Archive - Jan 2010 - Editorial
Just when you thought things could not become more unsettled, the earth shakes and the landscape changes. There is the human drama in Haiti. There is the political drama in Washington. And then, there is the U.S. Supreme Court, which on Jan. 21 made a ruling that will affect how the nation’s business is conducted — beginning at city hall, extending to our state capitals, and reaching our nation’s legislative and executive branches of government.
Our 8-year-old daughter, Emma, is beginning to show a real interest in cooking. Last weekend she whipped up a stack of chocolate chip pancakes for the family breakfast. They were a little on the sweet side, particularly the last few, dredged from the bottom of the mixing bowl with big clumps of chips.
As a child, I was afraid of ghosts. During that phase — where “phase” is defined as “from my earliest memories until high school” — I was convinced that invisible, malevolent forces were coming to “get” me whenever I was alone.
It started innocently enough when I saw a “Bewitched” episode in which an enchanted chair moved around by itself. That was supposed to be amusing? A possessed chair is funny? For years, I refused to enter the dining room by myself.
“You can observe a lot just by watching,” Yogi Berra said.
So, too, can you learn a lot just by getting off the chairlift.
You can learn, for example, that an athletic 12-year-old girl, who has just made her first run on a snowboard down the Snow Bowl’s Allen trail, is nonetheless susceptible to falling as she gets off the lift.
That when she falls, it’s likely to be on her back. And that she’s probably going to reach her arms behind her to break her fall.
Which vastly increases the odds that like so many boarders before her, she will sprain her wrist as she topples backwards.
If news of Vermont Yankee nuclear power plant’s underground pipes leaking radioactive water into nearby wells doesn’t completely nix Entergy’s hope of renewing that plant’s license for another 20 years, at the very least its plan to spin off ownership of the plant to an independent company called Enexus should be scrapped immediately.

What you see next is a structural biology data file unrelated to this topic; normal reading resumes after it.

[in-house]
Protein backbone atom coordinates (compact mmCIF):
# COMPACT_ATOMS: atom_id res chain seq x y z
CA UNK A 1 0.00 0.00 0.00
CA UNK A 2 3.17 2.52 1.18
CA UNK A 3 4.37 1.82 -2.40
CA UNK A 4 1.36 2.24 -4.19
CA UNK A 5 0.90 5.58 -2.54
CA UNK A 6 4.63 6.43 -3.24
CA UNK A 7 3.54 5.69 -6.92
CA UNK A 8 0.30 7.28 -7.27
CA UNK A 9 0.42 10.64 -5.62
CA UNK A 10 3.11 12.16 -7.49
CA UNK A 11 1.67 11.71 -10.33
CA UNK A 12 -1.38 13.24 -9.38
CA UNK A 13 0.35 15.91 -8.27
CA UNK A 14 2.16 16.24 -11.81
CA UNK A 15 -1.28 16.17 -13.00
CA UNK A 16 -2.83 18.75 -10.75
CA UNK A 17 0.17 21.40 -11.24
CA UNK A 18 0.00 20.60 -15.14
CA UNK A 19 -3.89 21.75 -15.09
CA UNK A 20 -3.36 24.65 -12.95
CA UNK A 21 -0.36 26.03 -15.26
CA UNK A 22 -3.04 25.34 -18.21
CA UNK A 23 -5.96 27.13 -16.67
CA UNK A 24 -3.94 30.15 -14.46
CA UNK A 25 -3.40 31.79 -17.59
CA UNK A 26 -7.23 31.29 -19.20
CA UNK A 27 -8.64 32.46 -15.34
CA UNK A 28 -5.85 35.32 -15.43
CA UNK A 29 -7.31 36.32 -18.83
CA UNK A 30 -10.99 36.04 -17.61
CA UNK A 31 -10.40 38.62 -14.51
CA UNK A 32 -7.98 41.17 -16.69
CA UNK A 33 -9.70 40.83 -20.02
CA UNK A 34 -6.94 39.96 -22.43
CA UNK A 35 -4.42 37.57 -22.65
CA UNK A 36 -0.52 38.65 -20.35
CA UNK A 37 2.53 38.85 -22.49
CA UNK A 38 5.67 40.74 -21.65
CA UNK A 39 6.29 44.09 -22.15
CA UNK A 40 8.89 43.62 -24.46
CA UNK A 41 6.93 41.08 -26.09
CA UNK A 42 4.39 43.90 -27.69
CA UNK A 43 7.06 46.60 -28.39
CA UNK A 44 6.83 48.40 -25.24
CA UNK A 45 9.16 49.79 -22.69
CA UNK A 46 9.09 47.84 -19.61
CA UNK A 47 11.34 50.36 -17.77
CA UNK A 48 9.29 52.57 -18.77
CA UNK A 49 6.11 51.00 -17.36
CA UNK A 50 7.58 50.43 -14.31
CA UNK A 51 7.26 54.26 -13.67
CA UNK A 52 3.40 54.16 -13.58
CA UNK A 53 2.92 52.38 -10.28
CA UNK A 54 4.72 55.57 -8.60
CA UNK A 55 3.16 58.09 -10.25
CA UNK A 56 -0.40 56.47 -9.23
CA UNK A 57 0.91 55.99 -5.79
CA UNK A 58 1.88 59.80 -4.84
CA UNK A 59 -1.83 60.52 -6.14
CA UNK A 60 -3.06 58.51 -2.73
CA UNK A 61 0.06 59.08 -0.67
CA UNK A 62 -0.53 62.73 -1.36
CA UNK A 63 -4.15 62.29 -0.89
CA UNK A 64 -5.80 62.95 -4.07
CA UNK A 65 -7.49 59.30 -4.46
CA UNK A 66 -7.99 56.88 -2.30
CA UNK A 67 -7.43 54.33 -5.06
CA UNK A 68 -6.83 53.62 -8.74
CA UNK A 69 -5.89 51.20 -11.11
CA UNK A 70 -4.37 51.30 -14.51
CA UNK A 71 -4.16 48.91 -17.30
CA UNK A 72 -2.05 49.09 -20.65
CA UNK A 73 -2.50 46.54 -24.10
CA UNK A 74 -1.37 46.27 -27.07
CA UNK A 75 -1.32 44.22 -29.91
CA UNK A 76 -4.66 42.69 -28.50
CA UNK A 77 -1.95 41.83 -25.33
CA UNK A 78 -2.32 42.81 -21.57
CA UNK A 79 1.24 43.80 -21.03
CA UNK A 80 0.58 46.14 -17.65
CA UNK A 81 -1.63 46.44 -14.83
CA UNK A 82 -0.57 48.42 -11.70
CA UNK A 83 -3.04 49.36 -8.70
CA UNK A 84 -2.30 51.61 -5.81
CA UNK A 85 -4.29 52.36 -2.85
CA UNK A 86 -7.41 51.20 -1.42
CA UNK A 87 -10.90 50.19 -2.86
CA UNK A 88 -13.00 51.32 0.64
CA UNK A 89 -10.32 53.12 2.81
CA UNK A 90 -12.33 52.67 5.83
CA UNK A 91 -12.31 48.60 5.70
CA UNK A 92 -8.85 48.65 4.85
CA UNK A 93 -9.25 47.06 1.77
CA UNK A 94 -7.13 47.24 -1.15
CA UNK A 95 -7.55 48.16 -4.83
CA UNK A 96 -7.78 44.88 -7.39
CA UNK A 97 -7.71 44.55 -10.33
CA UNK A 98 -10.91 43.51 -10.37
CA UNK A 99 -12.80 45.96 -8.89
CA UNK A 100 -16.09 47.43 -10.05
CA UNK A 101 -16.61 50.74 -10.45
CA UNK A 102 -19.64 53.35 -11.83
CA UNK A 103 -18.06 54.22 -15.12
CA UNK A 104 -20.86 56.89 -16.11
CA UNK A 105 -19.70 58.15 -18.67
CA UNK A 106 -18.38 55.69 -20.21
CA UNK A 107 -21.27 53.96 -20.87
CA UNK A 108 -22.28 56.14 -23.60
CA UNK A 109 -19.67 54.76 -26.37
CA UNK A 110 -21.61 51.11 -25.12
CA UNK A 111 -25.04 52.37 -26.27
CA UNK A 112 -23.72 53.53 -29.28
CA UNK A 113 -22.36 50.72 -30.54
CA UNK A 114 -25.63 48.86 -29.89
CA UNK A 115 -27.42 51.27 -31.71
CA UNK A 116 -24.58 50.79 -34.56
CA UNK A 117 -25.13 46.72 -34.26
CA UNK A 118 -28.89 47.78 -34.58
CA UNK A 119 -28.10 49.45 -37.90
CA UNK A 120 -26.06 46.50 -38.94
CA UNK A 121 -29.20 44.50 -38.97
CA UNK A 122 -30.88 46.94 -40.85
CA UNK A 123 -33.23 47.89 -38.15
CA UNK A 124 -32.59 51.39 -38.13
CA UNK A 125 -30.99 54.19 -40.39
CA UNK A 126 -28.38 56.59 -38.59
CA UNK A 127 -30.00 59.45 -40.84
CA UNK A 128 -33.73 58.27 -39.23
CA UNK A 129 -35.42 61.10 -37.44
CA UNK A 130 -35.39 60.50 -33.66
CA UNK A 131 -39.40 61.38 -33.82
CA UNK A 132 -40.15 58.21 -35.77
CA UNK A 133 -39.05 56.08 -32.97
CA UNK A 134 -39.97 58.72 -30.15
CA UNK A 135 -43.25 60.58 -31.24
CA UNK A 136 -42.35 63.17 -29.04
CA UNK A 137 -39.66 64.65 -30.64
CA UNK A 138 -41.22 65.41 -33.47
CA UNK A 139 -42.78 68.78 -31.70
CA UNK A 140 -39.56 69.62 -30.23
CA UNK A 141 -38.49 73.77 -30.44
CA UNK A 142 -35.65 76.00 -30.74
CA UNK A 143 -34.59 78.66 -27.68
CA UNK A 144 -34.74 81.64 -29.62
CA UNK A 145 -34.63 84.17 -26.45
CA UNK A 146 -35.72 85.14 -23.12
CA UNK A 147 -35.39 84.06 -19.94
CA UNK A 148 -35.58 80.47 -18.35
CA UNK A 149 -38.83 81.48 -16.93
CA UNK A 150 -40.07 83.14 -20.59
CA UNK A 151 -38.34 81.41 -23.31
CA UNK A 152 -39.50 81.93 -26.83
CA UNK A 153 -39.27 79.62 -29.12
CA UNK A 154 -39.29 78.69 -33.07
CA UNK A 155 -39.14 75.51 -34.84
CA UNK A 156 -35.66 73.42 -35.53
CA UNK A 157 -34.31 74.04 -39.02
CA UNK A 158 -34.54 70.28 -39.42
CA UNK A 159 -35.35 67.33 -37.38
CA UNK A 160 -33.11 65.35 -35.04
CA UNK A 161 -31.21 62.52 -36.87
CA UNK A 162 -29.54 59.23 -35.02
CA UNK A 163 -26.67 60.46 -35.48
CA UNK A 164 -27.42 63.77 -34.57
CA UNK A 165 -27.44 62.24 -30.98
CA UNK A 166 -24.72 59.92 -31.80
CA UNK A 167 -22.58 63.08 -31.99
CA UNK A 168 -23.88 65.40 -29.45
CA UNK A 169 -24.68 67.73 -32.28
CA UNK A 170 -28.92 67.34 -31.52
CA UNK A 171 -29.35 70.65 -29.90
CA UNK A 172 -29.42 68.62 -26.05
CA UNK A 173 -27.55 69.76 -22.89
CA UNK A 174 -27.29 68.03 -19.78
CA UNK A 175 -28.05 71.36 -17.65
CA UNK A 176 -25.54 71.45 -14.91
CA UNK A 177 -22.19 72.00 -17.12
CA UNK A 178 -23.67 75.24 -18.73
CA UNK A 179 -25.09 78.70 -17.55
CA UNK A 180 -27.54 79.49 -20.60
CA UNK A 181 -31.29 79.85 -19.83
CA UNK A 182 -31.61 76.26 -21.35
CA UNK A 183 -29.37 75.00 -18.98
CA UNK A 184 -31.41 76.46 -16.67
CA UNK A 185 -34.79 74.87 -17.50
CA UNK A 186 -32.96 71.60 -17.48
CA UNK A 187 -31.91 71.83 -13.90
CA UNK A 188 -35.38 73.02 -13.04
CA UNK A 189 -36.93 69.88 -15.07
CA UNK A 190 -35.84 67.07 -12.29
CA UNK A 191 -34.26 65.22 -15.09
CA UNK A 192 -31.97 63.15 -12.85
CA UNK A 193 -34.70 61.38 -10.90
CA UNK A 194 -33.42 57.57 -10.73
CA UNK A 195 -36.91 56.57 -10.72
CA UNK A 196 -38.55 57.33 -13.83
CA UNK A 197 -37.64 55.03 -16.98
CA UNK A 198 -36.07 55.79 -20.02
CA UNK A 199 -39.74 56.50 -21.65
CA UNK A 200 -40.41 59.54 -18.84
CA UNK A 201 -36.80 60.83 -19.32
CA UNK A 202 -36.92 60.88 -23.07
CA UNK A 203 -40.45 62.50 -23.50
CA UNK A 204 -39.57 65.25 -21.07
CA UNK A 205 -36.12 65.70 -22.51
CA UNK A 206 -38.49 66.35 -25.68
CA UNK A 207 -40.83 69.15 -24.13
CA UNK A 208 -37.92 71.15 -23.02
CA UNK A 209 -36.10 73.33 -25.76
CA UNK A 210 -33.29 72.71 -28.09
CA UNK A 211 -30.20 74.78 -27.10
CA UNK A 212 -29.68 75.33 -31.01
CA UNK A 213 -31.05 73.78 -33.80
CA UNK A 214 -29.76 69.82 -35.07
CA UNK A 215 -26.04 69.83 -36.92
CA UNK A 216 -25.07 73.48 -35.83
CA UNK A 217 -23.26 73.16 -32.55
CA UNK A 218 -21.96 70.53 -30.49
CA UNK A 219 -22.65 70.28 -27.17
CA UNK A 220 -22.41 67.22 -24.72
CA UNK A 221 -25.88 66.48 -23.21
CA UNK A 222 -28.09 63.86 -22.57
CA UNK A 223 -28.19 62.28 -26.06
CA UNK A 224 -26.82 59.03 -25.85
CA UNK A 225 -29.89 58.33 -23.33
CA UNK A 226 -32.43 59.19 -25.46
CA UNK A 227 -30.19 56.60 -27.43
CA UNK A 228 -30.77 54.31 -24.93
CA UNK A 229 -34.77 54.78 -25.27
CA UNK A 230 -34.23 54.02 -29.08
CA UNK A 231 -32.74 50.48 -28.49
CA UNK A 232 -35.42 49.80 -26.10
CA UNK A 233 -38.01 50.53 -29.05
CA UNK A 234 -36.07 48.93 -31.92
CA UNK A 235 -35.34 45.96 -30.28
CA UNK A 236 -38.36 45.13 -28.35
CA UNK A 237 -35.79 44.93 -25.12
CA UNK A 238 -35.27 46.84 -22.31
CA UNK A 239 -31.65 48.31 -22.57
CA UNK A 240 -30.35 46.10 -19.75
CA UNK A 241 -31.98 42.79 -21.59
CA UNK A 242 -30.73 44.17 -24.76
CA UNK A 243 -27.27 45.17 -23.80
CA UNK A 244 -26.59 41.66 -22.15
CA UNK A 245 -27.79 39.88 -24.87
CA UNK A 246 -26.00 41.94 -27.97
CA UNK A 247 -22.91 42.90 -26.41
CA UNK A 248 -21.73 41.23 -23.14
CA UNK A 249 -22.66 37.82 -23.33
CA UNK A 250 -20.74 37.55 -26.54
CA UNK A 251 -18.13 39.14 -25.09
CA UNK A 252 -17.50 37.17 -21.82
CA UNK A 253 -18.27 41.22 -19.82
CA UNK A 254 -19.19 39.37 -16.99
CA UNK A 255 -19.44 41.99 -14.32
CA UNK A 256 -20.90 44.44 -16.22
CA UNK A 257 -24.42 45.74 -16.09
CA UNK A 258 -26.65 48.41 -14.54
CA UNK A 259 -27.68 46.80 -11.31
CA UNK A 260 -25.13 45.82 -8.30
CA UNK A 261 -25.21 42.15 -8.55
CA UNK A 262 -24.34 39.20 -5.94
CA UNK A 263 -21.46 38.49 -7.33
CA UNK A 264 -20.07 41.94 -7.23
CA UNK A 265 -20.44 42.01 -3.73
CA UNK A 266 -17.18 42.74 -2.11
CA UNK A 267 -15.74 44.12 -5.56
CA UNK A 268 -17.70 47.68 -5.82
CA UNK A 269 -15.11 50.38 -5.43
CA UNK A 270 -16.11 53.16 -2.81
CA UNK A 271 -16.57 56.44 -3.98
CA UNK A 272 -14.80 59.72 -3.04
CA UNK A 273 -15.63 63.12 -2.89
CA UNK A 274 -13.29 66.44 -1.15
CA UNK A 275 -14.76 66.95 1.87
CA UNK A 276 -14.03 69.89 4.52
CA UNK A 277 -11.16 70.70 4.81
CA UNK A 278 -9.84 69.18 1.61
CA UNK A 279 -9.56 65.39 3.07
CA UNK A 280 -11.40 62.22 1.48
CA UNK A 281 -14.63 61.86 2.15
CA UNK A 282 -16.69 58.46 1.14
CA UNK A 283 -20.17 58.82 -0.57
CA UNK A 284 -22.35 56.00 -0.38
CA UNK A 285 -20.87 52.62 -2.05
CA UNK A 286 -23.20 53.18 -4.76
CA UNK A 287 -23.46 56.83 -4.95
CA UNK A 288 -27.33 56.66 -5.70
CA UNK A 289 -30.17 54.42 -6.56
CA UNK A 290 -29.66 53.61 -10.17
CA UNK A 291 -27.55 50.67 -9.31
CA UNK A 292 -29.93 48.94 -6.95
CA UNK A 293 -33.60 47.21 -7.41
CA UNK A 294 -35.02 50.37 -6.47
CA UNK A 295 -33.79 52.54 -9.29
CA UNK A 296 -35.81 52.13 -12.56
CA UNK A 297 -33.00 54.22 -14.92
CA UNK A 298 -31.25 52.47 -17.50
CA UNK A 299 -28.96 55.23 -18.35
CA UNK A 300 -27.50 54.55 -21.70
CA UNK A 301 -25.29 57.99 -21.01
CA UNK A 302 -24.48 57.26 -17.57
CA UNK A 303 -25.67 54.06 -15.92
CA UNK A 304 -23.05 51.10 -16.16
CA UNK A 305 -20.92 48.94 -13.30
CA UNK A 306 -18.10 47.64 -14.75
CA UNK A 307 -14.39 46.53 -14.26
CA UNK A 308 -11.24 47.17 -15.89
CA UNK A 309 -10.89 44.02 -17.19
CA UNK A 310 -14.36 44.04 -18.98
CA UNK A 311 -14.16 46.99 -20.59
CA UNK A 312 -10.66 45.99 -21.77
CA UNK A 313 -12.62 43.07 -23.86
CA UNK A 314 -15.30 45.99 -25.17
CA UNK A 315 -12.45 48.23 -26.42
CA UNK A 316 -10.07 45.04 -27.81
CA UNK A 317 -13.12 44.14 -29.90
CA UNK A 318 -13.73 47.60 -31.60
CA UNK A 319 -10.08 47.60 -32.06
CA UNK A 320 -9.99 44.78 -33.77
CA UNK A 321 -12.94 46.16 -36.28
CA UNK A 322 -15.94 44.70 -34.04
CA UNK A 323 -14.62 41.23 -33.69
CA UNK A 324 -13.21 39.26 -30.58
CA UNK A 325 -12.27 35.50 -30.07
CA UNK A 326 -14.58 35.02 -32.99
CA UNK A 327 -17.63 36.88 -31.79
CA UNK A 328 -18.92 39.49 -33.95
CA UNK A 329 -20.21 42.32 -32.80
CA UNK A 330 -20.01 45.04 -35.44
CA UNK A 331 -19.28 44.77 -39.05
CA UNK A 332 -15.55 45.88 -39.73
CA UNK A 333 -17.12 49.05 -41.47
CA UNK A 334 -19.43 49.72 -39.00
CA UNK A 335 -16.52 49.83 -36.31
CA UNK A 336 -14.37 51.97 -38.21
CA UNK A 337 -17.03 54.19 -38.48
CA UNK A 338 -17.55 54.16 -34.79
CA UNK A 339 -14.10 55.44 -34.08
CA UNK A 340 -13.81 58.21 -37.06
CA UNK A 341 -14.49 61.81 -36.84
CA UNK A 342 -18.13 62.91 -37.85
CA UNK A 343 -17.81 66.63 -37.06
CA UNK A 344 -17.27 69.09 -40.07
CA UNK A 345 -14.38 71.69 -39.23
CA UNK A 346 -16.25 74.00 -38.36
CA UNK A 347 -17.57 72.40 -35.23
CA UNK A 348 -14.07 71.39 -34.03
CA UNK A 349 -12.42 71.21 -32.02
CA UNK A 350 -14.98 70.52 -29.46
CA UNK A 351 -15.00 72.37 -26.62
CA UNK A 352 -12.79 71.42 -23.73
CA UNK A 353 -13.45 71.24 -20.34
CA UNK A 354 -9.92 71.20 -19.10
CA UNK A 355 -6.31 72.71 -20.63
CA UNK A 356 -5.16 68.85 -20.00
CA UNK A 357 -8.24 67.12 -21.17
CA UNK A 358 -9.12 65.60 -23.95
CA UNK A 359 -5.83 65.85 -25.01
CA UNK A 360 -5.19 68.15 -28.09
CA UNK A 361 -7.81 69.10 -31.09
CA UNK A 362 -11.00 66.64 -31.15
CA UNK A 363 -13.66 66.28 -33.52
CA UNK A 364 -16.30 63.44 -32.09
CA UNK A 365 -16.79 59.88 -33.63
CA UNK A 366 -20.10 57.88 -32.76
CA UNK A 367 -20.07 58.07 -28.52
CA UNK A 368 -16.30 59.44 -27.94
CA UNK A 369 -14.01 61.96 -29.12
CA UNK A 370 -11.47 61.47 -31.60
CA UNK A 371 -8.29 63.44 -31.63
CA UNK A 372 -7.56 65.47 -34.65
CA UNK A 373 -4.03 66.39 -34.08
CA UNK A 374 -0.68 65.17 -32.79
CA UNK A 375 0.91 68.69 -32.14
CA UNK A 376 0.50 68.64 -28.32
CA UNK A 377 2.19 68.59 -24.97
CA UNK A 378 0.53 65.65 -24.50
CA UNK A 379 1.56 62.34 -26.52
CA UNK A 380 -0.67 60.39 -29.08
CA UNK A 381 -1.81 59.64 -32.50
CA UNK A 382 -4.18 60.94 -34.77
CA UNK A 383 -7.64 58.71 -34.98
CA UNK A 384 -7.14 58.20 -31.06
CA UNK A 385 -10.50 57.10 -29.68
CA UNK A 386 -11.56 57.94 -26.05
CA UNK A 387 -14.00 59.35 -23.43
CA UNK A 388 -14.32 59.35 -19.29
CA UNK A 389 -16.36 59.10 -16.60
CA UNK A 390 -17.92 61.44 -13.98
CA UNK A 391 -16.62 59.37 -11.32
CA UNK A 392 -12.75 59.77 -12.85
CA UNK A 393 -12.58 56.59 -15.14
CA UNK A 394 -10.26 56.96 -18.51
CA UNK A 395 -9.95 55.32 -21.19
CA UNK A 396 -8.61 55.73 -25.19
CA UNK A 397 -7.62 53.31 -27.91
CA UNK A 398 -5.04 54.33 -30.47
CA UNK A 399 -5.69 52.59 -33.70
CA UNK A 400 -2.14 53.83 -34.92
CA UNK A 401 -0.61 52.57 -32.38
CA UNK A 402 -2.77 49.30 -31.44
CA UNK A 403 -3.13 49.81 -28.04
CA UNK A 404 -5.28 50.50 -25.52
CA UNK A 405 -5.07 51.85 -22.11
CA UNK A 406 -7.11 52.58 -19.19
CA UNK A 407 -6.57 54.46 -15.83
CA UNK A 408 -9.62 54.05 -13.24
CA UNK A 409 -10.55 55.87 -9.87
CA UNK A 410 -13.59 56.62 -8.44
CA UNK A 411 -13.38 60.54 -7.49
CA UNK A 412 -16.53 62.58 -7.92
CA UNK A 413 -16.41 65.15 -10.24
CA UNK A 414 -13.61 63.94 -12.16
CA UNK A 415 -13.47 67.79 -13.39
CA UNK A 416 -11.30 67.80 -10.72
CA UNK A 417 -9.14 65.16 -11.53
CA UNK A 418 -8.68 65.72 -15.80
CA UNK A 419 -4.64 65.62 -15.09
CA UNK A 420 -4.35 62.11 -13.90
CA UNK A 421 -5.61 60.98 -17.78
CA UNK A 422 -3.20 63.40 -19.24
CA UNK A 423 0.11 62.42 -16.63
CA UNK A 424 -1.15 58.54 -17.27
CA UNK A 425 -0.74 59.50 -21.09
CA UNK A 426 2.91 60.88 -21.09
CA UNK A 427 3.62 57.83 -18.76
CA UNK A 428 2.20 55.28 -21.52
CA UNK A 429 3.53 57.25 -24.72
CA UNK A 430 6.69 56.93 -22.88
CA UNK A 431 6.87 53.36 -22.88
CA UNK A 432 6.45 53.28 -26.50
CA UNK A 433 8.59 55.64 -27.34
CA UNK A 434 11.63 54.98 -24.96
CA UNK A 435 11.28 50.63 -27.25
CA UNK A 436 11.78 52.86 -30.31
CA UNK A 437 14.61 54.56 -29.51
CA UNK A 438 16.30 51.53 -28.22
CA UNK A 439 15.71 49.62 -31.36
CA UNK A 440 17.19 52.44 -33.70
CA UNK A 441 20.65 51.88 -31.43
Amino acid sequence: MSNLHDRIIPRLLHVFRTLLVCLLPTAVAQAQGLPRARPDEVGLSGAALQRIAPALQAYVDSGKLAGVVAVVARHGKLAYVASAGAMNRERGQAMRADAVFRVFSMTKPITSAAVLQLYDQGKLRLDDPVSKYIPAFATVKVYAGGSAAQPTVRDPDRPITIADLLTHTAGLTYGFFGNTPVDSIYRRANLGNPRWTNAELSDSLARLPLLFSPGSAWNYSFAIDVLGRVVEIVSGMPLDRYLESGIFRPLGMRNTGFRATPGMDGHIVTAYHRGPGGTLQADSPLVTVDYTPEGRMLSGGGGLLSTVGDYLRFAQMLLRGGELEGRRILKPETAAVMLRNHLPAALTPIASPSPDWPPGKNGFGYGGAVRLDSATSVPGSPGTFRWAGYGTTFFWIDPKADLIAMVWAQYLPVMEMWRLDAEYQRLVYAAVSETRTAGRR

That the thrust of Gov. James Douglas’ final budget address was to cut spending was no surprise. But that he chose to raise property taxes on middle-income Vermonters while seeking tax reductions for the richest Vermonters seems out-of-sync with the state and the times. Add that he continues to throw money at roads and bridges and put a greater burden on the property tax and you have ample cause for a difference of opinion on how to make up for the projected $154 million shortfall in next year’s spending plan.
If you have being waiting for me to weigh in on the paper versus plastic debate (and who hasn’t) I am finally prepared to provide some guidance. Anyone over 40 remembers a time when there was no choice when you got to the end of the grocery store checkout line. Paper was the only option until 1977 when plastic bags first appeared. They quickly became the bag of choice because they didn’t destroy trees, plus they had handy little loops for carrying. But plastic bags are made of polyethylene, which is made from natural gas. And plastic doesn’t decompose for a long, long time.
Vermont’s unemployment rate in November — the most recent month for which state-by-state data is available — was 6.4 percent. The national unemployment rate in November was 10 percent, and only five states had lower unemployment rates than Vermont’s. The Green Mountain State’s unemployment rate peaked in May 2009, at just over 7 percent, and slowly declined to 6.4 percent over the next six months. Maine was the only other state in the nation to see a decline in unemployment during this period, when national unemployment climbed from 9.4 to 10 percent.